Friday, January 08, 2010

Animal Expressions and Actions

If you live around animals long enough you learn to interpret their facial expressions, body language and the amazing tasks they perform. The reason I thought of this is because yesterday I walked into our bedroom and our dog Charlie, a greyhound lab cross, was sitting on the floor and by her expression I immediately knew she had done something wrong so I started to look around the room to see what she had done all the while she was lying closer and closer to the ground, her eyes down and her ears pulled way back, then I spotted it. She had been lying on the bed, which is a definite no-no. I could see the mark on the bed and felt it and it was still warm. When she heard me open the door she jumped down in the hope not to get caught. On asking her “did you do that?” she couldn’t get any closer to the ground. I told her nicely not to do it again but to her it meant don’t get caught next time. As a family we always raised Great Danes and they love to put their posterior on chairs and beds while their feet remain on the floor, it is a trait that runs in a few breeds other than Danes. The reason I bring this up is because my father showed me a cartoon once that showed a man arriving at the door with his brief case and a Great Dane blowing on the sofa where he had been sitting. It captured their personality with one little drawing.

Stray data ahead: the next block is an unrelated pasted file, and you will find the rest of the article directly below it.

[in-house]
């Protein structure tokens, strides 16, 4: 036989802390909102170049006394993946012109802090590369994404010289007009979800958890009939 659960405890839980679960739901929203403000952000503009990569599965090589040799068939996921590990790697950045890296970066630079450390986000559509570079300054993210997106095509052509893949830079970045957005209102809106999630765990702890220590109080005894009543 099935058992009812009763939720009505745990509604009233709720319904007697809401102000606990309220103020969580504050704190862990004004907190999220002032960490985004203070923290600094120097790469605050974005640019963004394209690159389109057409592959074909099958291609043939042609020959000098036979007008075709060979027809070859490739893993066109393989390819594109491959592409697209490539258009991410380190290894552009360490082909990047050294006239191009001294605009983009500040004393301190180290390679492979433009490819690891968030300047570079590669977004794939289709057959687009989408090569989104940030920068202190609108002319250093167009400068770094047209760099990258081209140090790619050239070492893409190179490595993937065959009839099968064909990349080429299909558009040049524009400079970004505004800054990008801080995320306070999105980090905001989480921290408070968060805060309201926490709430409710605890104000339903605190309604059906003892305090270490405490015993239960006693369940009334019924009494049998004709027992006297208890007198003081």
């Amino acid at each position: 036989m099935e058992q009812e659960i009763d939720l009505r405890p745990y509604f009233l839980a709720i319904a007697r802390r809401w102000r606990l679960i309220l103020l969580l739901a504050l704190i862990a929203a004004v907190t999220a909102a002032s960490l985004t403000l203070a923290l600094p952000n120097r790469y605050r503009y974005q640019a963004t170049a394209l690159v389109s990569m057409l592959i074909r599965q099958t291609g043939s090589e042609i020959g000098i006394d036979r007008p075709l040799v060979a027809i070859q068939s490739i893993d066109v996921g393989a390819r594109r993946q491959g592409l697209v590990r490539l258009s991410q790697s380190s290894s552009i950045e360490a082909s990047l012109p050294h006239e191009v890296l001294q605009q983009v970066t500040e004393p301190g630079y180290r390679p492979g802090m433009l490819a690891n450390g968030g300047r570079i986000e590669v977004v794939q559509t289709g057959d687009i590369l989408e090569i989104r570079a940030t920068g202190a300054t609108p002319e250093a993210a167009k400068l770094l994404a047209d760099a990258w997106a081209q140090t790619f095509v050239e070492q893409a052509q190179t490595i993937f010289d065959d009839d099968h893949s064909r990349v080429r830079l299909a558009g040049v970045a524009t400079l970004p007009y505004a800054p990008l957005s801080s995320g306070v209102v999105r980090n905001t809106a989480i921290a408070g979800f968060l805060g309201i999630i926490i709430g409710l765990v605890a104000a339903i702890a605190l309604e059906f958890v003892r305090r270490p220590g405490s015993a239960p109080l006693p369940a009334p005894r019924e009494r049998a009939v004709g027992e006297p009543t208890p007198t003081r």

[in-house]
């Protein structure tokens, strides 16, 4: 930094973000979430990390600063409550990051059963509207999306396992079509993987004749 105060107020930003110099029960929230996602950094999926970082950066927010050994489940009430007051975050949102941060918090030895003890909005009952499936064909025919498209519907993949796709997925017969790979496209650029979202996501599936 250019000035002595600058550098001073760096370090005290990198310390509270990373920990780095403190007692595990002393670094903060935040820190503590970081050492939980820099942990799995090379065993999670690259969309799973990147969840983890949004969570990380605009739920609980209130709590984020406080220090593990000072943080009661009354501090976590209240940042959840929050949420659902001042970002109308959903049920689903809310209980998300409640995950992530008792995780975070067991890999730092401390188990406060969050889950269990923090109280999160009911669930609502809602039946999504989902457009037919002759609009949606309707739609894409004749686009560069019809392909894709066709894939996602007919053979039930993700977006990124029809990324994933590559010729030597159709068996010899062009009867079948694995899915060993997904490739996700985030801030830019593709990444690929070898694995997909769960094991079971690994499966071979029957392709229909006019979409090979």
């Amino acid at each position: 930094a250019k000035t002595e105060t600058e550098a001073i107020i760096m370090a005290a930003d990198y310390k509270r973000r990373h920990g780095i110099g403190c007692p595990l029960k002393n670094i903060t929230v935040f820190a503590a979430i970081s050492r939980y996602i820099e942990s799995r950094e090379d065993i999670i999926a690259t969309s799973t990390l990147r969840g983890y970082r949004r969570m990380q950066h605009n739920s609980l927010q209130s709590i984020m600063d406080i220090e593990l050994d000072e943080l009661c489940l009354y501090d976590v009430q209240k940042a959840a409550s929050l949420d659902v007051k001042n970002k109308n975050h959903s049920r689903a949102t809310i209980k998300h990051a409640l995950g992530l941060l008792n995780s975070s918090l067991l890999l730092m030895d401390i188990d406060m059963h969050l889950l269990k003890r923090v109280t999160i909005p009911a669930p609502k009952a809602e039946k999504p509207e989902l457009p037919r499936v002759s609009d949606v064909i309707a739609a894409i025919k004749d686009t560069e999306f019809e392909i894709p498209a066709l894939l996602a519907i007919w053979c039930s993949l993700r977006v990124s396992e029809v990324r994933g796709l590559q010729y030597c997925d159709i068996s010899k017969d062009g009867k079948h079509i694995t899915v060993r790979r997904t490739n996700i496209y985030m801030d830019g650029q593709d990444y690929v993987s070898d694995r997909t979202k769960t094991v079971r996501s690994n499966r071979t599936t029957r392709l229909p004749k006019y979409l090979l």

Two examples of heroic deeds by animals happened here in this house. There are millions of other stories out there but these happened here. We had a ginger cat that decided to move in with our neighbor because the food was better and he got a lot more attention. They made a great pair. The only time he would come over to visit was when she was away. One day he came to the window and began to cry and would not stop. I went out to see if he was alright and he just kept crying and moving towards the lady’s house looking back to make sure I was following him. He never stopped crying or looking back until we got to the house the gate was locked but he kept insisting so I climbed the gate and sure enough our neighbor was very ill and in need of help, which we were able to get her but we would not have known if the cat hadn’t of been so persistent. The other pertains to one of our daughters, who was exercising our neighbors horse. She had not ridden the horse many times and was in our ring not theirs. After a hard work-out she was cooling the horse off in a walk with the reins loose when a dog jumped out of the bushes and bit the horse in the heel. Scared and hurting the horse began to buck and run throwing our daughter off. The horse left at full speed after the dog leaving our daughter out of hearing range and with a totaled knee. She couldn’t get up and was in terrible pain. To her surprise a few minutes later the horse returned to where she was, lowered her head and let my daughter grab the mane and pulled her to her feet then supporting her so she could hop all the way home where we then had to take her to the hospital for a new knee. All our daughter kept saying amongst the floods of tears was, “well it was so kind of her to come back for me”. We really couldn’t believe it ourselves because it wasn’t even one of our horses. There are so many stories of animals saving families from fire or accidents that it makes you wonder. That is one of the reasons I went into Animal Assisted Therapy because once you know how to interpret an animal’s body language it is amazing the bond you can make and the benefit you can receive. That is why service dogs for veterans and riding therapy are becoming so popular and even being studied scientifically. So if you have a pet be sure to take good care of it because it may just be your best friend.

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